Gu Hongming, Arena Wati, Usman Awung, Abdullah Hussain, Tash Aw, Preeta Samarasan, Rani Manicka, Shamini Flint. The roll call says it all: over the last few decades, Malaysian fiction has well and truly arrived on the world stage. Many critics have identified its unique tropes, sentiments and imagery. But fewer critics have examined those Western novelists who have taken Malaysia – and especially its political, military and colonial history – as subject matter.
The earliest books had a fixation with piracy. G.A. Henty’s In the Hands of the Malays (1905) tells of a dashing Dutch lieutenant who escapes from the clutches of a bloodthirsty buccaneer known only as ‘The Sea Tiger’. Although he sold 25 million books in his lifetime, Henty has since been castigated for his pro-imperialist stance and racist depictions of pretty much anyone not English. By contrast, in The Tigers of Mompracem (1900) by the Italian writer Emilio Salgari, the heroes are Malay pirates resisting the oppression of European empire builders. In a sequel, the protagonist Sandokan squares up to such real-life figures as James Brooke, the first White Raja of Sarawak.
It was around this time that Joseph Conrad was drawing inspiration from the region. Almayer’s Folly: A Story of an Eastern River (1895) concerns a Dutch merchant who sets up a disastrous trading venture in Borneo. In Lord Jim (1900), a young British seaman becomes a white raja, defending the orang asli from an evil chieftain. Although Conrad’s work is way more cerebral than Henty’s penny dreadful pot-boilers, the two men shared a fervent faith in the imperial project that is hard to swallow today. They were, after all, products of their time and place of origin.
Some years later, British expats such as Jessie A. Davidson, were penning such novels as Dawn: A Romance of Malaya (1926) about plantation life and colonial skulduggery. A granddaughter of Francis Light, founder of Penang, Davidson died an untimely death in 1928. The Straits Times reported that her passing ‘leaves a gap in the ranks of those few novelists who have chosen Malaya for their theme.’ Similarly, The Soul of Malaya (1930) by Henri Fauconnier focuses on the exploits of two morally-dubious Frenchmen trying to make their fortune with a Klang Valley rubber plantation. The novel won the Goncourt Award, France’s equivalent of the Booker Prize.
After 1940, World War II comes to dominate Western novels set in Malaysia. The wife of an agriculture official, Agnes Newton Keith was living in Sandakan when the Japanese invaded. Her novel Three Came Home (1947) was based on her traumatic experiences in an internment camp. On a similar tip, Nevil Shute’s A Town Like Alice is about a British secretary who survives the Japanese occupation of KL thanks largely to her integration with local tribeswomen. After the war, she donates her inheritance to a well-building project for her hostesses: ‘a gift by women, for women’.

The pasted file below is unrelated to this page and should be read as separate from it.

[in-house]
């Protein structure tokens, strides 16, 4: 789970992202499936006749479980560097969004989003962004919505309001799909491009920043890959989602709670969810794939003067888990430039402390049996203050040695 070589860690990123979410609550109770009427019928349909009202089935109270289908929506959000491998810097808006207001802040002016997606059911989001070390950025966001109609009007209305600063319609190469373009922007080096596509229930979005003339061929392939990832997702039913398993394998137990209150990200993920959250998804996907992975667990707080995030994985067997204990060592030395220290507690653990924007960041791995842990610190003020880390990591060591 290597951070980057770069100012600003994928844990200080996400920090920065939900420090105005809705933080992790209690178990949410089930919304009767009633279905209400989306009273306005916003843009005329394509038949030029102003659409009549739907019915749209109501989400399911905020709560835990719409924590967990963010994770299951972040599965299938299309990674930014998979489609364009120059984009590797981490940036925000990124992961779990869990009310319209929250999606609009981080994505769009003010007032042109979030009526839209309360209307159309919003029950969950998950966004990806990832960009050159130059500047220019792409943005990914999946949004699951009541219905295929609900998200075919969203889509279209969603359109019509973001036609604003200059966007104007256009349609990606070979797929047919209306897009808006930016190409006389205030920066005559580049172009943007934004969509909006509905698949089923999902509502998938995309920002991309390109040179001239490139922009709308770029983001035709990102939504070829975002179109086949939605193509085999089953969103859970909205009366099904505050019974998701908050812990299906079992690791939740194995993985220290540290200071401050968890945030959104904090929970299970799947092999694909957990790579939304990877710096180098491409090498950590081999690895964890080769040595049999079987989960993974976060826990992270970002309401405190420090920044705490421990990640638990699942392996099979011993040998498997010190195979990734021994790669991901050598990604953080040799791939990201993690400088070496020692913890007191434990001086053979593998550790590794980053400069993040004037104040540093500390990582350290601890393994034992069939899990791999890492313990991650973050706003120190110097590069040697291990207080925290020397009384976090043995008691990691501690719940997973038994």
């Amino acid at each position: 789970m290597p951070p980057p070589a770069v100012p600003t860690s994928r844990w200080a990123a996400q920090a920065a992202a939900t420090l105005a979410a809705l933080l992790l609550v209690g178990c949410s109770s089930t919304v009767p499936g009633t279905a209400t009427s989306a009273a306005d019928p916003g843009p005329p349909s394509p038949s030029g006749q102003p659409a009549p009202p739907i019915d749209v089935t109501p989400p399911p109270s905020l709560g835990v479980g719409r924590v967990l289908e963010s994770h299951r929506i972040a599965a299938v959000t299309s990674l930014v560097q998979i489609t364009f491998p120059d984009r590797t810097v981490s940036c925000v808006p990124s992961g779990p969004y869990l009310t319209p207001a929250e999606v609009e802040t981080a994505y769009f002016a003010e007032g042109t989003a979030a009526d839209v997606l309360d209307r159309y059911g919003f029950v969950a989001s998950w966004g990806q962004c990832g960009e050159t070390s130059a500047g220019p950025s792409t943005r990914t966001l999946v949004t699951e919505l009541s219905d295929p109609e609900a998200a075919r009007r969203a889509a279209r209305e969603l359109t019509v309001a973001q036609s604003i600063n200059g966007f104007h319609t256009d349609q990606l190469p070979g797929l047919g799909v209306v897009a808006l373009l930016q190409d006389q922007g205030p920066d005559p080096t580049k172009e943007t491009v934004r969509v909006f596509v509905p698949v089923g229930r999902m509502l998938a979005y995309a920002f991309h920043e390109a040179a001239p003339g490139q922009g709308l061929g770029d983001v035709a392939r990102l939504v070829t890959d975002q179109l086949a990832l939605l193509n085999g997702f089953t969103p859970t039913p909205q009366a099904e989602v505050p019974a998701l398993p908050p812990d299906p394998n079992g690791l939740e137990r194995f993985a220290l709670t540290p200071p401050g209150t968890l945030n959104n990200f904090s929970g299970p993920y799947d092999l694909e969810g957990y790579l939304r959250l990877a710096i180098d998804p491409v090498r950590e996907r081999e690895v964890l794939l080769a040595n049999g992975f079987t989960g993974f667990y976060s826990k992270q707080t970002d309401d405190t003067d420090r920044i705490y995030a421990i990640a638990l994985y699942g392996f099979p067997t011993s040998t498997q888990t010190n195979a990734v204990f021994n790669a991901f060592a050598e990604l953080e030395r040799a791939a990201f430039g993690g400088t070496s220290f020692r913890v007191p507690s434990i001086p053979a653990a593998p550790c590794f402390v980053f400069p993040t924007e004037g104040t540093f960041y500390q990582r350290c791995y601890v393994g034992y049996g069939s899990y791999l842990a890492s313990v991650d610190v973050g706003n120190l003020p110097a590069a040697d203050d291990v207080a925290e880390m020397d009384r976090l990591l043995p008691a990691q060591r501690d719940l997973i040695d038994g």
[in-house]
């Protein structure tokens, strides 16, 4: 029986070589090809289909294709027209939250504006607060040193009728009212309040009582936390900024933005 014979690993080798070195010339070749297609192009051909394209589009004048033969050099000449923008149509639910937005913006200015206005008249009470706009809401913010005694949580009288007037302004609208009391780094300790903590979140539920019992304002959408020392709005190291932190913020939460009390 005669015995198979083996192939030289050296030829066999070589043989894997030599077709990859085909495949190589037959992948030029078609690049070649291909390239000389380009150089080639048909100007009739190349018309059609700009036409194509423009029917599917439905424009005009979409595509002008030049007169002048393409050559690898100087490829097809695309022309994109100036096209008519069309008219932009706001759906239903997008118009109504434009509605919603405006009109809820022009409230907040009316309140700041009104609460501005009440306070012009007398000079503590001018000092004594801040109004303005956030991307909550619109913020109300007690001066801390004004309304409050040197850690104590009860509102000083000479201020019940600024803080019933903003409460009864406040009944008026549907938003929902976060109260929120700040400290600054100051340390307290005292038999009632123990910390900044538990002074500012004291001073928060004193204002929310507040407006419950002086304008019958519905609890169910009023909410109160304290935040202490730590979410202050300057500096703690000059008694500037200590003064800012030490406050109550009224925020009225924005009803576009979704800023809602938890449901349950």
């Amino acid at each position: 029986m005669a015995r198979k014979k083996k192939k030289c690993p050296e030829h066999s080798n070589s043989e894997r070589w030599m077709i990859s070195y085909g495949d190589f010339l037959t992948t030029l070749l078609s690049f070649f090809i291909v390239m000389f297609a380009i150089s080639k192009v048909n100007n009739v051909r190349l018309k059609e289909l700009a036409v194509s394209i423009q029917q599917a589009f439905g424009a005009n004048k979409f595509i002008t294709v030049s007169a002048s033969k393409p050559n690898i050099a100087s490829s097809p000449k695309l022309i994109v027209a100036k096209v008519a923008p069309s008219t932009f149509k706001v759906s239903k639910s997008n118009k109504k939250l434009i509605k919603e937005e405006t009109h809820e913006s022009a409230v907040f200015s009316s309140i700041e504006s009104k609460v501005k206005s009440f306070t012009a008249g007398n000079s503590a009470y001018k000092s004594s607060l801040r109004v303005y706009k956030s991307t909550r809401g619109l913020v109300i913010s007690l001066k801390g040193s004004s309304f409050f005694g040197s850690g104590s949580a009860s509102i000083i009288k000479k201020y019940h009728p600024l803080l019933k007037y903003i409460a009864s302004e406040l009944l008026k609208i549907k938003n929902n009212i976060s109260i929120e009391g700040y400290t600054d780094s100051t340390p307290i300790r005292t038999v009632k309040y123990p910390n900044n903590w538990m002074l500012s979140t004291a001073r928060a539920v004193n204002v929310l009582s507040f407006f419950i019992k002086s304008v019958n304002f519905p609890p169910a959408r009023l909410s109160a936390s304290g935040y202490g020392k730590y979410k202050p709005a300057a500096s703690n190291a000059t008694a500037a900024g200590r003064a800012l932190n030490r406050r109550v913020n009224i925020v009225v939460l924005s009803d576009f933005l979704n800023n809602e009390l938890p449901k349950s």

Before stirring controversy with A Clockwork Orange (1962), Anthony Burgess taught at the prestigious Malay College during the Emergency. His Malayan Trilogy (1956-9) begins with Time for a Tiger (1956), the tale of a love triangle of colonials who get embroiled with Chinese terrorists. Learning fluent Malay and embeding himself in the culture, Burgess aimed to become the Western authority on British Malaya, as Rudyard Kipling had been on India and George Orwell had been on Burma.
In recent years, Western authors have tended to put a new spin on the old themes. The American author C. S. Godshalk began writing Kalimantaan: A Novel (1998) while living and working on the peninsula. Although ostensibly concerned with the life and times of James Brookes, Kalimantaan transcends the historical novel genre with its experimental fusion of factual research, mythology and the fantastical imaginings of its characters.
More recently, The Eloquence of Desire (2010) by Amanda Sington-Williams revisited the Emergency, using it as a backdrop to the emotional self-destruction of a British colonial family.
No matter how much Malaysian society changes, it seems that Western novelists like to return to the same events and personalities: pirates, James Brookes, the Emergency, the plantations, World War II, etc. Does there have to be this time lag? How long will it be before mat sellahs start setting their novels in, say, the sectarian tumult of 1969 or the prosperity years of the New Development Plan? Only time will tell.
First published in The Expat December 2011.